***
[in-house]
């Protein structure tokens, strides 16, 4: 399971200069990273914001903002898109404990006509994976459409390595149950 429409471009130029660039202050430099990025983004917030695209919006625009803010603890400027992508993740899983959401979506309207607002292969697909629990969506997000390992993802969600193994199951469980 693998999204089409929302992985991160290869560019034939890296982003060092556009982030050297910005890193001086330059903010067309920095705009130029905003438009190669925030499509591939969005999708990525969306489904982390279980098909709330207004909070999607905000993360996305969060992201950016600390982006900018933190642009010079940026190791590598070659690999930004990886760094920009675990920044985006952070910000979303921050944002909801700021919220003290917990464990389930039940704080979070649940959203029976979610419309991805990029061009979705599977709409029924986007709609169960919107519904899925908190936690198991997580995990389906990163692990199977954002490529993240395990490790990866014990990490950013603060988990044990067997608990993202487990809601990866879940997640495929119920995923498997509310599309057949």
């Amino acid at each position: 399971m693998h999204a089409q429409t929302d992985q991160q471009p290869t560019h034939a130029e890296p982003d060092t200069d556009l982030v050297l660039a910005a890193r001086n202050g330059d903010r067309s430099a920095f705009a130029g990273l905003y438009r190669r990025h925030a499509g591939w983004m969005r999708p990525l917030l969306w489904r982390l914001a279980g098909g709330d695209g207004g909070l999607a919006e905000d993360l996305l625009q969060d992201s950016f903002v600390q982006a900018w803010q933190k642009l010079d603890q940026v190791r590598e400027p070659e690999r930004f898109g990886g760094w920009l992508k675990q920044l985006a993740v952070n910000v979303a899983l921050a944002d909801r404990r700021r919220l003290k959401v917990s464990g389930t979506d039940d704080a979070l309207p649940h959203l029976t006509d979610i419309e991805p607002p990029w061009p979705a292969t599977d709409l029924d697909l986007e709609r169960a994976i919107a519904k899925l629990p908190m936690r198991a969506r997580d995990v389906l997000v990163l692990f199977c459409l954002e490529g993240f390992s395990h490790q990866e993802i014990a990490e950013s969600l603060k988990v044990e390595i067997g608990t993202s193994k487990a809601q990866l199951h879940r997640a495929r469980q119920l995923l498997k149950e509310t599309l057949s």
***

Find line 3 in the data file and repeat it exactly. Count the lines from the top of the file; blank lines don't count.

């Amino acid at each position: 399971m693998h999204a089409q429409t929302d992985q991160q471009p290869t560019h034939a130029e890296p982003d060092t200069d556009l982030v050297l660039a910005a890193r001086n202050g330059d903010r067309s430099a920095f705009a130029g990273l905003y438009r190669r990025h925030a499509g591939w983004m969005r999708p990525l917030l969306w489904r982390l914001a279980g098909g709330d695209g207004g909070l999607a919006e905000d993360l996305l625009q969060d992201s950016f903002v600390q982006a900018w803010q933190k642009l010079d603890q940026v190791r590598e400027p070659e690999r930004f898109g990886g760094w920009l992508k675990q920044l985006a993740v952070n910000v979303a899983l921050a944002d909801r404990r700021r919220l003290k959401v917990s464990g389930t979506d039940d704080a979070l309207p649940h959203l029976t006509d979610i419309e991805p607002p990029w061009p979705a292969t599977d709409l029924d697909l986007e709609r169960a994976i919107a519904k899925l629990p908190m936690r198991a969506r997580d995990v389906l997000v990163l692990f199977c459409l954002e490529g993240f390992s395990h490790q990866e993802i014990a990490e950013s969600l603060k988990v044990e390595i067997g608990t993202s193994k487990a809601q990866l199951h879940r997640a495929r469980q119920l995923l498997k149950e509310t599309l057949s």